At this intermission in the immigration debate, with House Republicans preparing to look askance at the Senate’s handiwork, the argument is becoming ever stranger. It has reached a boil, especially concerning border security, at a moment when illegal entries are at a 40-year low and net immigration from Mexico has recently been approximately zero, largely because enforcement efficiency has already been substantially improved and because America’s economic growth is inferior to Mexico’s. Yet some Senate Republicans support spending $46 billion over 10 years to, among other things, double the number of border agents.
The Government Accountability Office says border security in 2011 was about 84 percent effective. A much-discussed aspiration is 90 percent. So the $46 billion is supposed to purchase a six-point improvement. This embarrassing militarization of the border was designed to entice a few of the 14 Senate Republicans (of 46) who joined all Democrats in supporting the Senate bill. Some senators expect House Republicans to be swayed because a minority of the Senate minority supported the bill. These senators should trek to the other side of the Capitol and, like Margaret Mead among the Samoans, mingle with the natives.
On a Friday, the Senate received a 114-page amendment to the (by then) more than 1,000-page “Gang of Eight” bill, which the Senate passed the following Thursday. Senators can repent at leisure after they read details such as: Never mind what maps say, the Senate says Nevada is a border state. So Majority Leader Harry Reid’s constituents, and those of Nevada’s Republican Sen. Dean Heller, who supported the bill, can feast on border-security pork.
Such provisions reflect an imperative of legislating in a continental nation. Because durable, principle-based congressional majorities are rare, legislation often becomes large and complex through the process of cobbling together a coalition of legislators more attuned to parochial interests than philosophical arguments. Logrolling is necessary to this process, but it necessarily reduces the moral momentum of the final product.
Whatever momentum the Senate imparted to reform is a wasted asset. The House is unlikely to complete its immigration legislation before the August recess, when Republican members will return to their districts, about which the Wall Street Journal says: Only 38 of 234 House Republicans — 16 percent — represent districts that are at least 20 percent Hispanic. And “only 28 Republican-held districts are considered even remotely at risk of being contested by a Democratic challenger.” Democrats will not accept a bill that does not provide a path to citizenship for illegal immigrants, and in a recent poll, almost half of Republicans said they were less likely to support a legislator who supports a pathway.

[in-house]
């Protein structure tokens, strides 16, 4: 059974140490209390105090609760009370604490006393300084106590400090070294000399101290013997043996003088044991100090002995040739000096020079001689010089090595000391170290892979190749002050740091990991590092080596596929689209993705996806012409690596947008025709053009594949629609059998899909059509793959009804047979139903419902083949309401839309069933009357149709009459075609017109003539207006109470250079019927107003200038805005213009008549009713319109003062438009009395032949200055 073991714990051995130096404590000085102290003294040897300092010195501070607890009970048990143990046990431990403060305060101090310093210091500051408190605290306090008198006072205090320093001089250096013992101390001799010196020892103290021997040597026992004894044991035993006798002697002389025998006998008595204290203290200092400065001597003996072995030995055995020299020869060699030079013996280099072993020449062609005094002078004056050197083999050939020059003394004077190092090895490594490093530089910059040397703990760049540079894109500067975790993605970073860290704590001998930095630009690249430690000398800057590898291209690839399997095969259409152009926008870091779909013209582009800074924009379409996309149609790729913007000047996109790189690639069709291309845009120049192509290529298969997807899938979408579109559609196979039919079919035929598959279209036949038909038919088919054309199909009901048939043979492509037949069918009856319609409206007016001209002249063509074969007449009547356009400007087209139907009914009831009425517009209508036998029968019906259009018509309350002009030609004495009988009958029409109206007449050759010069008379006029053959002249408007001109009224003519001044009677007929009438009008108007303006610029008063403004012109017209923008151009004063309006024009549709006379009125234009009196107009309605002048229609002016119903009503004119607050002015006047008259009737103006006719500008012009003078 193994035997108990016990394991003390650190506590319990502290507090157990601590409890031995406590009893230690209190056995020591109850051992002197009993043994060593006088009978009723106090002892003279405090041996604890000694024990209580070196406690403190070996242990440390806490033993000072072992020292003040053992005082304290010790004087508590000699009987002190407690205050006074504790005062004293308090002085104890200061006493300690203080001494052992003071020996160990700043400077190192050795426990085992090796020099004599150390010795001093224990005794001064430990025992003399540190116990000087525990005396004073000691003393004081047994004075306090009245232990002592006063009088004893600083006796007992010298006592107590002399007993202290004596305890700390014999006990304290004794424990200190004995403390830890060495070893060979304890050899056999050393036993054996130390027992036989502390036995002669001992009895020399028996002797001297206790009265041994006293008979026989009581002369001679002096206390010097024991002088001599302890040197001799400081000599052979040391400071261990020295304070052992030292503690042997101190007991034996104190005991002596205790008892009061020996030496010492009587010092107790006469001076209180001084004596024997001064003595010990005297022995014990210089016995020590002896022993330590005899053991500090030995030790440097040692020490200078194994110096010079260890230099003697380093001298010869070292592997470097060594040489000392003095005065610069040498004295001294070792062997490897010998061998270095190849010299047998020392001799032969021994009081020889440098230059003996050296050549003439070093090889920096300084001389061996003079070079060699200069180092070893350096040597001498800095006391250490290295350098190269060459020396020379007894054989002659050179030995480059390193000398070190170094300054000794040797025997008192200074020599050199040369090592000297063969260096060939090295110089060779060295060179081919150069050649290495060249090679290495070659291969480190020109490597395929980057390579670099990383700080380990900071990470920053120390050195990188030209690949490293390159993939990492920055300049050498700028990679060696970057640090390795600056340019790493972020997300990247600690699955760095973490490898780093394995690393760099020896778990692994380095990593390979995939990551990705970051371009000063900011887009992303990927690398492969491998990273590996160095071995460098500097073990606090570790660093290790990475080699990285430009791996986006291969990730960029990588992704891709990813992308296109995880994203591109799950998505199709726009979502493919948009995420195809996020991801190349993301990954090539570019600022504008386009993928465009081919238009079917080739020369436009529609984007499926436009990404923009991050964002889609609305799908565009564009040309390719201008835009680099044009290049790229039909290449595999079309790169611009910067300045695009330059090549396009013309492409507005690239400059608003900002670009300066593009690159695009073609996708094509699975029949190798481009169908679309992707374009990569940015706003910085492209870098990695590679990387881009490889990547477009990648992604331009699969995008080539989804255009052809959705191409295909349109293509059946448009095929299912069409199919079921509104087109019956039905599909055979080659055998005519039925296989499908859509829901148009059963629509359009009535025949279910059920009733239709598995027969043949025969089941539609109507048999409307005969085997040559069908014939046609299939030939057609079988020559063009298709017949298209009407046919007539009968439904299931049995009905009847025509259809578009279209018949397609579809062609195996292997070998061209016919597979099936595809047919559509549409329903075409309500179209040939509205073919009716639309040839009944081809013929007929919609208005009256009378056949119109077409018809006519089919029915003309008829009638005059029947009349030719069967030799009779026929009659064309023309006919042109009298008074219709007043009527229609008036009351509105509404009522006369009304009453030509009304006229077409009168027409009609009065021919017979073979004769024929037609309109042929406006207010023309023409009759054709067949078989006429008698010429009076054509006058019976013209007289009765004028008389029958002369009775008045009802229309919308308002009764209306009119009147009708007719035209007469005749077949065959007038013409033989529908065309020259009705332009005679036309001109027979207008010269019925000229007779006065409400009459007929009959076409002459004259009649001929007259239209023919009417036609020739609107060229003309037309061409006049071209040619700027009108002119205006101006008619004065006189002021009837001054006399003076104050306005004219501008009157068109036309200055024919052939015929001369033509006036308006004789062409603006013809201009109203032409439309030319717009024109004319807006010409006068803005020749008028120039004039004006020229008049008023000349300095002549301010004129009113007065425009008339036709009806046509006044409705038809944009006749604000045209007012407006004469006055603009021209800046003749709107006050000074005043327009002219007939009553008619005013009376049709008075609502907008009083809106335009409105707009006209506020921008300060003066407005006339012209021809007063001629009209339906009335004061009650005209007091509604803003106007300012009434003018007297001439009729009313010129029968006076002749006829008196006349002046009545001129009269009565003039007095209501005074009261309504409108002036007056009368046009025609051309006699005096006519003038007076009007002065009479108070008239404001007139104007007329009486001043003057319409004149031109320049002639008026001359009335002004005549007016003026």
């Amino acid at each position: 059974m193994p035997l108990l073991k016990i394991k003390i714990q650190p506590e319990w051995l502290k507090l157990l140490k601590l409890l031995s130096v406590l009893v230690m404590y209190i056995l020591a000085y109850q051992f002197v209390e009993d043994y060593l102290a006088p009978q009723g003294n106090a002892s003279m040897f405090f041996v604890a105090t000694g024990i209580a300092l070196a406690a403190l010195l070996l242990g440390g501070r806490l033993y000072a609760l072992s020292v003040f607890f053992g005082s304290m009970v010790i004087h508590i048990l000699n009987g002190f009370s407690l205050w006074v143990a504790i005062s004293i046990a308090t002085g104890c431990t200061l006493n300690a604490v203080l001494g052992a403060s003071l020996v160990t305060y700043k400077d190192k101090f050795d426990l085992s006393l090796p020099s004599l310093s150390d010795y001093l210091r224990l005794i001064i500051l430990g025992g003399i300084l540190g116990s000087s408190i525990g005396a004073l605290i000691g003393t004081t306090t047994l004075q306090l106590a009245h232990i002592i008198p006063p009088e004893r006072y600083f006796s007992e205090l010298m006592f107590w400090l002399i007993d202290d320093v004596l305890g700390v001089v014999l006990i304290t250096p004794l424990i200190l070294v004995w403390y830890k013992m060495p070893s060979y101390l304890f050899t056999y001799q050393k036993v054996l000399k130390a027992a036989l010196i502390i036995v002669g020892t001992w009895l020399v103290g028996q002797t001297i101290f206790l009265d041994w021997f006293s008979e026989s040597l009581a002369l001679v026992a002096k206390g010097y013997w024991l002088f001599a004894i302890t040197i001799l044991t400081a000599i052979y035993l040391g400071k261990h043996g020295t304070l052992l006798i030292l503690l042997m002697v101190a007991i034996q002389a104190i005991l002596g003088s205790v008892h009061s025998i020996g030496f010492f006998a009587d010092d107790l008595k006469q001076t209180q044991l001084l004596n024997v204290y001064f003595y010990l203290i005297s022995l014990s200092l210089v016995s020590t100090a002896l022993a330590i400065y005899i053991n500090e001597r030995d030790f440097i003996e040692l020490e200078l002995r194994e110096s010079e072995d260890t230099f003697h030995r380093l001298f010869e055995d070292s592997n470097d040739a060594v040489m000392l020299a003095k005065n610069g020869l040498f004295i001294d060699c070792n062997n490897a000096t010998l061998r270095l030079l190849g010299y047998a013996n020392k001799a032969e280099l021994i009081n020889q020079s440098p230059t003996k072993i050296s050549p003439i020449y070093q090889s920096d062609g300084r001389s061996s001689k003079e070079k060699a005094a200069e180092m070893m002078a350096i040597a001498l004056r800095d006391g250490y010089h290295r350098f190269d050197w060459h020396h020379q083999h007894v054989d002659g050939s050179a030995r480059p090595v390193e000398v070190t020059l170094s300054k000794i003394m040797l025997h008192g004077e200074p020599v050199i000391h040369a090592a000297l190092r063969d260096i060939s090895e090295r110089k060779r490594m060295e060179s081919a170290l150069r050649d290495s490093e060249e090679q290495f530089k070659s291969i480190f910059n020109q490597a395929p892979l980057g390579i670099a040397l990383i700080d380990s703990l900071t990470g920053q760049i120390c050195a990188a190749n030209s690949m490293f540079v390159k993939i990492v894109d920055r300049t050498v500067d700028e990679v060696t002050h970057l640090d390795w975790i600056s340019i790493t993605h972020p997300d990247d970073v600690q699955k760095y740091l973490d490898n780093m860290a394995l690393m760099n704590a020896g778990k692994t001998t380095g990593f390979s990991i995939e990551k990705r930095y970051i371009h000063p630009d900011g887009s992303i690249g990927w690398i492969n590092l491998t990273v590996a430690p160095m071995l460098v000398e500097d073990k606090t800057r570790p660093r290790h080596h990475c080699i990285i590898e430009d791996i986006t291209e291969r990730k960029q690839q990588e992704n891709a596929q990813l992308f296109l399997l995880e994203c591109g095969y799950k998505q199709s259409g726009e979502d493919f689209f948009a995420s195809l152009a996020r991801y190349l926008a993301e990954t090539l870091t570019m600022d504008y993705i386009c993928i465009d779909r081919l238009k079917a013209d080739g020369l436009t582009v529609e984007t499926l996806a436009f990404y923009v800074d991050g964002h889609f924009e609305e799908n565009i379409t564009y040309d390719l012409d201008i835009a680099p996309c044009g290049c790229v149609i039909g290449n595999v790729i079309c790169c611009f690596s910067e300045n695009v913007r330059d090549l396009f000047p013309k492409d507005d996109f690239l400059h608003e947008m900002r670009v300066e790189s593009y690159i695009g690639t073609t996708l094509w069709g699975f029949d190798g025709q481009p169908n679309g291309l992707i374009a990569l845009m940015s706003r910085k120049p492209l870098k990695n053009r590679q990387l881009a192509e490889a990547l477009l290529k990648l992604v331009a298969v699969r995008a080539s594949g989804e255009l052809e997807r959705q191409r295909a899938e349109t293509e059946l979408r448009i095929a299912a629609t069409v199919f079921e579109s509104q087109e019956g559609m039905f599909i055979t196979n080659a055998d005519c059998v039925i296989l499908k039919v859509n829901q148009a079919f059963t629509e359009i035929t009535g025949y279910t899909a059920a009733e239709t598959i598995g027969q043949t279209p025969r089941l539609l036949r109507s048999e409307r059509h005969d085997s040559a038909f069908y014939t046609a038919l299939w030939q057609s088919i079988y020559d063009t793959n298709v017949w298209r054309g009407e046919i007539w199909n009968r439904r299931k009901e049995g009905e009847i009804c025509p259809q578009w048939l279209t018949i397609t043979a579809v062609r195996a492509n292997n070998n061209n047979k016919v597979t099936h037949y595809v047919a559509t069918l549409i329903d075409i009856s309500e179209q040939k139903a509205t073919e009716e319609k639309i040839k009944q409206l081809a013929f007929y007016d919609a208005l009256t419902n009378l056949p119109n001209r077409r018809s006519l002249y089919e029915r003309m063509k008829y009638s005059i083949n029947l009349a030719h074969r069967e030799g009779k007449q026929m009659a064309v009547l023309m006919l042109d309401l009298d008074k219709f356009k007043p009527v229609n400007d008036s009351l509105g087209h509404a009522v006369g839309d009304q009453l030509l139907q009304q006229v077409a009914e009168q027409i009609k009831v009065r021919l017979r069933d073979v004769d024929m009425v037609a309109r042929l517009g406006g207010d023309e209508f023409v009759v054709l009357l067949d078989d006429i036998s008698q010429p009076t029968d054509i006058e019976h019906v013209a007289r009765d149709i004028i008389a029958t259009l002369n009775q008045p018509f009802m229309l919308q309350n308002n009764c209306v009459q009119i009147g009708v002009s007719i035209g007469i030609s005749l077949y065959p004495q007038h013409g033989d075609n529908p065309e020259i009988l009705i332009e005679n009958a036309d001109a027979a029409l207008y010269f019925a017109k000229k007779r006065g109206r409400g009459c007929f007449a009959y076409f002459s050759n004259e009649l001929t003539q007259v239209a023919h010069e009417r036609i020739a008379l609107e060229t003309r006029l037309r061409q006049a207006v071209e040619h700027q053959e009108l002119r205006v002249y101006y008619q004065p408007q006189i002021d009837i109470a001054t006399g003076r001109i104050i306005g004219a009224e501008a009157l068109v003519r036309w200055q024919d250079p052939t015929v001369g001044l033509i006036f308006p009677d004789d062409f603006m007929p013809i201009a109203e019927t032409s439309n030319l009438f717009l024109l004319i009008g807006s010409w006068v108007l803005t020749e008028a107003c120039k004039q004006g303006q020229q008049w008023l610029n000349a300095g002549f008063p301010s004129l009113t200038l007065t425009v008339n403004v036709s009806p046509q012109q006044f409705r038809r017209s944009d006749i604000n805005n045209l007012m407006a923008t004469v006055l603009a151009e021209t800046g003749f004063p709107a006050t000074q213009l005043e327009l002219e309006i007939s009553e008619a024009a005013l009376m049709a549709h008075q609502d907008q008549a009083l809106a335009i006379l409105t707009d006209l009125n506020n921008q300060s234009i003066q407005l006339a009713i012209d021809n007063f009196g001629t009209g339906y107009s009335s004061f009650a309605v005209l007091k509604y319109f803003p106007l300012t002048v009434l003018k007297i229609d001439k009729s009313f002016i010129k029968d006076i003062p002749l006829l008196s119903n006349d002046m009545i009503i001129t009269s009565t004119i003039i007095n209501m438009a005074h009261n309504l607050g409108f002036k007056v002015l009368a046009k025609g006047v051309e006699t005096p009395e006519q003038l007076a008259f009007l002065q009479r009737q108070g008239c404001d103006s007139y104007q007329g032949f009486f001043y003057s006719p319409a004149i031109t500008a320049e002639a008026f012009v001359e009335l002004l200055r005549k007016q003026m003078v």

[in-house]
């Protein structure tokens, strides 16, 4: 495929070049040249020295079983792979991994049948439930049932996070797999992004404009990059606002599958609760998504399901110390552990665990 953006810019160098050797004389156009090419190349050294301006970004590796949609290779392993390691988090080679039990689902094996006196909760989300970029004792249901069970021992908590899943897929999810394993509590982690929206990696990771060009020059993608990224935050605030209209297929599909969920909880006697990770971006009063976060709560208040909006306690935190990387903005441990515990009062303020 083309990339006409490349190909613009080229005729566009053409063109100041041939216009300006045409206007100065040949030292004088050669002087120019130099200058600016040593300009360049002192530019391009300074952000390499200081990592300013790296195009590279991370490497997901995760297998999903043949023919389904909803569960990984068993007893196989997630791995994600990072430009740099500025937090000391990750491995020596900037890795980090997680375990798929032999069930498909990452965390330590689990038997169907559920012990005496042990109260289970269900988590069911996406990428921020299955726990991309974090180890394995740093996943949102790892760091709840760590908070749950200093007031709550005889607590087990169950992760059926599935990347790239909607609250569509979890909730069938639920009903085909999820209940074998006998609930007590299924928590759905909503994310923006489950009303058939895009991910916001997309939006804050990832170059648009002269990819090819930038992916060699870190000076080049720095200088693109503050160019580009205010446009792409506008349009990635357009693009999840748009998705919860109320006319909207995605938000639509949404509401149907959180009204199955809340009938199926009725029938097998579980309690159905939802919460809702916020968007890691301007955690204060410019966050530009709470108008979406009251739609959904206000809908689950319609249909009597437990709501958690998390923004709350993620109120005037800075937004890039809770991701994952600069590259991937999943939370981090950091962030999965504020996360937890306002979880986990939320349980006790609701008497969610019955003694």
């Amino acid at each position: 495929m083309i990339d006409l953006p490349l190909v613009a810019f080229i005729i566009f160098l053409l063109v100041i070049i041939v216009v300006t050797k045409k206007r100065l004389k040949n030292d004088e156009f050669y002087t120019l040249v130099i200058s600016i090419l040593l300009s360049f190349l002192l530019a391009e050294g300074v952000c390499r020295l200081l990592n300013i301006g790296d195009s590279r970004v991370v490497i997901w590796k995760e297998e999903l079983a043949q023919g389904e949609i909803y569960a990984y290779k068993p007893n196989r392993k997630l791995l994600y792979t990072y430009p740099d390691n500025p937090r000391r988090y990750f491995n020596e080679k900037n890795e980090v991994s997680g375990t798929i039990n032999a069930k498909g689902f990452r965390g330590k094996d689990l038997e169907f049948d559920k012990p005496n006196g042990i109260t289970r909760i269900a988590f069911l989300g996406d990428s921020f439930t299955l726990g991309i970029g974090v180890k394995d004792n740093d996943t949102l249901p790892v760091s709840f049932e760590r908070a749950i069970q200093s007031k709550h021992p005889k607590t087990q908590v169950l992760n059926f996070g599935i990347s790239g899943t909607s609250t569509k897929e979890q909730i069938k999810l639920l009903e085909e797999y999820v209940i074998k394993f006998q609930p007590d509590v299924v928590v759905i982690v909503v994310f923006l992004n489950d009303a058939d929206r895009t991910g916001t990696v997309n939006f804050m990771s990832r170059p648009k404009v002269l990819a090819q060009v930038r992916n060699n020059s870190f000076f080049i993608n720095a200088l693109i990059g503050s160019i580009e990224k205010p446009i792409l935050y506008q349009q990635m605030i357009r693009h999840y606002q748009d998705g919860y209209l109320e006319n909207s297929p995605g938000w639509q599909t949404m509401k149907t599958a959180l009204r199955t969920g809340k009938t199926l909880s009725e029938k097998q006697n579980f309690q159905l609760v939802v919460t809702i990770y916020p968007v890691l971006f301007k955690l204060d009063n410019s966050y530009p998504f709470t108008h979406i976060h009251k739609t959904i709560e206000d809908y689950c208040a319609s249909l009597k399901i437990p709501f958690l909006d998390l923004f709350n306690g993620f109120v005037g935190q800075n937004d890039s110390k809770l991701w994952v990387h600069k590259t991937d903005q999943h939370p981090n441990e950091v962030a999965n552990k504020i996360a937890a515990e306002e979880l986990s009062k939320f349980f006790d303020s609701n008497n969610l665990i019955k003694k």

Four Augusts ago, Congress was busy passing — in order to find out what was in it — a different mammoth, because “comprehensive,” bill. During the August 2009 recess, legislators conducted often-tumultuous town hall meetings, where they discovered that intensity resided disproportionately among opponents of the Patient Protection and Affordable Care Act (PPACA). Opponents’ anger was registered emphatically in congressional elections 15 months later, which is one reason why implementation of the act’s most onerous provisions was delayed until 2014, after the 2012 presidential election.
The PPACA remains unpopular, and there are congressional elections in years divisible by two — not even the Obama administration can ignore that constitutional fact — so last Tuesday, the administration said this about the act’s mandate that in 2014, large employers provide expensive health-care coverage for their workers or pay a substantial penalty: Never mind.
Although the Constitution has no Article VIII, the administration acts as though there is one that reads: “Notwithstanding all that stuff in other articles about how laws are made, if a president finds a law politically inconvenient, he can simply post on the White House Web site a notice saying: Never mind.”
Never mind that the law stipulates 2014 as the year when employers with 50 full-time workers are mandated to offer them health-care coverage or pay fines. Instead, 2015 will be the year. Unless Democrats see a presidential election coming.
This lesson in the Obama administration’s approach to the rule of law is pertinent to the immigration bill, which at last count had 222 instances of a discretionary “may” and 153 of “waive.” Such language means that were the Senate bill to become law, the executive branch would be able to do pretty much as it pleases, even to the point of saying about almost anything: Never mind.